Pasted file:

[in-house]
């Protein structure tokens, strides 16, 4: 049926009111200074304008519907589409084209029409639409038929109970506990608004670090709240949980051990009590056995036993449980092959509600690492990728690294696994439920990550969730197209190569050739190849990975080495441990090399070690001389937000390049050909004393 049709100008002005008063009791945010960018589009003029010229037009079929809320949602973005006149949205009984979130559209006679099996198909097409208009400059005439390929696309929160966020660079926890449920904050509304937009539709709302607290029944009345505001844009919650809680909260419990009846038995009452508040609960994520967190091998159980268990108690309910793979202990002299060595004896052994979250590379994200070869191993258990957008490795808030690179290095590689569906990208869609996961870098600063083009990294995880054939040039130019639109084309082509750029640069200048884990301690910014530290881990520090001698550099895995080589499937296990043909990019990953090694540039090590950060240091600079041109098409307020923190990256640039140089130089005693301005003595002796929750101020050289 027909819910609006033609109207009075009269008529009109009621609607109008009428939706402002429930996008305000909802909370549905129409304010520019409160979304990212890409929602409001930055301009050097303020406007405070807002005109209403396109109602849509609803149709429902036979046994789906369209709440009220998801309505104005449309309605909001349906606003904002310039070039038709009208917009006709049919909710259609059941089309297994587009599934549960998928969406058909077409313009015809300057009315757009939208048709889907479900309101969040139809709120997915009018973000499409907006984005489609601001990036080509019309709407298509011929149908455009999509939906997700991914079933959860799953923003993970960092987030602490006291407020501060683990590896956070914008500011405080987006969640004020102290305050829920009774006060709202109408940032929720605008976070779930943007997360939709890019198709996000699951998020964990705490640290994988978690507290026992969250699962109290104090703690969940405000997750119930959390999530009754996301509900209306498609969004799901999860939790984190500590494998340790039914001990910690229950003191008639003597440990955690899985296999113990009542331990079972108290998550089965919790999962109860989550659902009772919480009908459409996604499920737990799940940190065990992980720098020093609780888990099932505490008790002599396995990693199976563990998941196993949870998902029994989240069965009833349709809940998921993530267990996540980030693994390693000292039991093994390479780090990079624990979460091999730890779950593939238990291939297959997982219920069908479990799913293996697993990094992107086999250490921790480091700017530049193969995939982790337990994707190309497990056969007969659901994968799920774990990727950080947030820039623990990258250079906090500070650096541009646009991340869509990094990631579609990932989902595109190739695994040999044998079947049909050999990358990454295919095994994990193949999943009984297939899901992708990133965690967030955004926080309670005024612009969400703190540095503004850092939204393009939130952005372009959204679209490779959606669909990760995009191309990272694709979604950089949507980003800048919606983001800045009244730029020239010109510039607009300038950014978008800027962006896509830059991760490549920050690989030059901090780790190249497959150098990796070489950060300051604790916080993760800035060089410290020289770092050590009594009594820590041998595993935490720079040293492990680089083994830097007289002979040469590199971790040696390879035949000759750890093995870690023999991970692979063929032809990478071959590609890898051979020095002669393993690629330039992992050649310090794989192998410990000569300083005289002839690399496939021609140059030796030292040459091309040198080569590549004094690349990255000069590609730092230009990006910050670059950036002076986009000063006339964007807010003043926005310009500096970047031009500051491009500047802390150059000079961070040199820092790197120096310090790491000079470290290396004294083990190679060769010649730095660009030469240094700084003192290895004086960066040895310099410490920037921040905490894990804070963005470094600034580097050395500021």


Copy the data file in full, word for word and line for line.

[in-house]
């Protein structure tokens, strides 16, 4: 049926009111200074304008519907589409084209029409639409038929109970506990608004670090709240949980051990009590056995036993449980092959509600690492990728690294696994439920990550969730197209190569050739190849990975080495441990090399070690001389937000390049050909004393 049709100008002005008063009791945010960018589009003029010229037009079929809320949602973005006149949205009984979130559209006679099996198909097409208009400059005439390929696309929160966020660079926890449920904050509304937009539709709302607290029944009345505001844009919650809680909260419990009846038995009452508040609960994520967190091998159980268990108690309910793979202990002299060595004896052994979250590379994200070869191993258990957008490795808030690179290095590689569906990208869609996961870098600063083009990294995880054939040039130019639109084309082509750029640069200048884990301690910014530290881990520090001698550099895995080589499937296990043909990019990953090694540039090590950060240091600079041109098409307020923190990256640039140089130089005693301005003595002796929750101020050289 027909819910609006033609109207009075009269008529009109009621609607109008009428939706402002429930996008305000909802909370549905129409304010520019409160979304990212890409929602409001930055301009050097303020406007405070807002005109209403396109109602849509609803149709429902036979046994789906369209709440009220998801309505104005449309309605909001349906606003904002310039070039038709009208917009006709049919909710259609059941089309297994587009599934549960998928969406058909077409313009015809300057009315757009939208048709889907479900309101969040139809709120997915009018973000499409907006984005489609601001990036080509019309709407298509011929149908455009999509939906997700991914079933959860799953923003993970960092987030602490006291407020501060683990590896956070914008500011405080987006969640004020102290305050829920009774006060709202109408940032929720605008976070779930943007997360939709890019198709996000699951998020964990705490640290994988978690507290026992969250699962109290104090703690969940405000997750119930959390999530009754996301509900209306498609969004799901999860939790984190500590494998340790039914001990910690229950003191008639003597440990955690899985296999113990009542331990079972108290998550089965919790999962109860989550659902009772919480009908459409996604499920737990799940940190065990992980720098020093609780888990099932505490008790002599396995990693199976563990998941196993949870998902029994989240069965009833349709809940998921993530267990996540980030693994390693000292039991093994390479780090990079624990979460091999730890779950593939238990291939297959997982219920069908479990799913293996697993990094992107086999250490921790480091700017530049193969995939982790337990994707190309497990056969007969659901994968799920774990990727950080947030820039623990990258250079906090500070650096541009646009991340869509990094990631579609990932989902595109190739695994040999044998079947049909050999990358990454295919095994994990193949999943009984297939899901992708990133965690967030955004926080309670005024612009969400703190540095503004850092939204393009939130952005372009959204679209490779959606669909990760995009191309990272694709979604950089949507980003800048919606983001800045009244730029020239010109510039607009300038950014978008800027962006896509830059991760490549920050690989030059901090780790190249497959150098990796070489950060300051604790916080993760800035060089410290020289770092050590009594009594820590041998595993935490720079040293492990680089083994830097007289002979040469590199971790040696390879035949000759750890093995870690023999991970692979063929032809990478071959590609890898051979020095002669393993690629330039992992050649310090794989192998410990000569300083005289002839690399496939021609140059030796030292040459091309040198080569590549004094690349990255000069590609730092230009990006910050670059950036002076986009000063006339964007807010003043926005310009500096970047031009500051491009500047802390150059000079961070040199820092790197120096310090790491000079470290290396004294083990190679060769010649730095660009030469240094700084003192290895004086960066040895310099410490920037921040905490894990804070963005470094600034580097050395500021």